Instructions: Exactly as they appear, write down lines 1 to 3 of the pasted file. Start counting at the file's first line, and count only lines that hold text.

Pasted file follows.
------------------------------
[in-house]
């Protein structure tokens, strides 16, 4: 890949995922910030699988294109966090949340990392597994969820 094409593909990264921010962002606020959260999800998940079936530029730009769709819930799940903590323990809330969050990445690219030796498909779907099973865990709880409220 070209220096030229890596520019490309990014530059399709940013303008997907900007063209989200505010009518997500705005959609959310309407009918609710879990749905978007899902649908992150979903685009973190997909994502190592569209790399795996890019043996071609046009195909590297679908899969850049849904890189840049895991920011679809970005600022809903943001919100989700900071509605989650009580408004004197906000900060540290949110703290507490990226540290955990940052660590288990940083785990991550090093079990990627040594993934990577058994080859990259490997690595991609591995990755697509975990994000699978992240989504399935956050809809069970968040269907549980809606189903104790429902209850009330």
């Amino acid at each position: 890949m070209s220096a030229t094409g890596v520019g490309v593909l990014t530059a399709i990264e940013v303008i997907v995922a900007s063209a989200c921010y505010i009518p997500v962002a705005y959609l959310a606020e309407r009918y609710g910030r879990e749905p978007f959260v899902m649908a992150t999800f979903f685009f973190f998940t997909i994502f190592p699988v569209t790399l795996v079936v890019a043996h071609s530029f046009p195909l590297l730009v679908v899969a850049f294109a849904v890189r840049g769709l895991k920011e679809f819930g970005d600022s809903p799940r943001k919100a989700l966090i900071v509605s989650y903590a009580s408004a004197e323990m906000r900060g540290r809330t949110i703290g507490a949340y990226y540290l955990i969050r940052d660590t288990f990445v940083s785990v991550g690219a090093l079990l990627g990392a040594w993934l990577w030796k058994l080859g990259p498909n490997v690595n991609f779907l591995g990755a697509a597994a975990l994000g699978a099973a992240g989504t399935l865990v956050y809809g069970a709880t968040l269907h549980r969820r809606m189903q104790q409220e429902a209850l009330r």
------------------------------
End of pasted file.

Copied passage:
[in-house]
């Protein structure tokens, strides 16, 4: 890949995922910030699988294109966090949340990392597994969820 094409593909990264921010962002606020959260999800998940079936530029730009769709819930799940903590323990809330969050990445690219030796498909779907099973865990709880409220 070209220096030229890596520019490309990014530059399709940013303008997907900007063209989200505010009518997500705005959609959310309407009918609710879990749905978007899902649908992150979903685009973190997909994502190592569209790399795996890019043996071609046009195909590297679908899969850049849904890189840049895991920011679809970005600022809903943001919100989700900071509605989650009580408004004197906000900060540290949110703290507490990226540290955990940052660590288990940083785990991550090093079990990627040594993934990577058994080859990259490997690595991609591995990755697509975990994000699978992240989504399935956050809809069970968040269907549980809606189903104790429902209850009330």
């Amino acid at each position: 890949m070209s220096a030229t094409g890596v520019g490309v593909l990014t530059a399709i990264e940013v303008i997907v995922a900007s063209a989200c921010y505010i009518p997500v962002a705005y959609l959310a606020e309407r009918y609710g910030r879990e749905p978007f959260v899902m649908a992150t999800f979903f685009f973190f998940t997909i994502f190592p699988v569209t790399l795996v079936v890019a043996h071609s530029f046009p195909l590297l730009v679908v899969a850049f294109a849904v890189r840049g769709l895991k920011e679809f819930g970005d600022s809903p799940r943001k919100a989700l966090i900071v509605s989650y903590a009580s408004a004197e323990m906000r900060g540290r809330t949110i703290g507490a949340y990226y540290l955990i969050r940052d660590t288990f990445v940083s785990v991550g690219a090093l079990l990627g990392a040594w993934l990577w030796k058994l080859g990259p498909n490997v690595n991609f779907l591995g990755a697509a597994a975990l994000g699978a099973a992240g989504t399935l865990v956050y809809g069970a709880t968040l269907h549980r969820r809606m189903q104790q409220e429902a209850l009330r």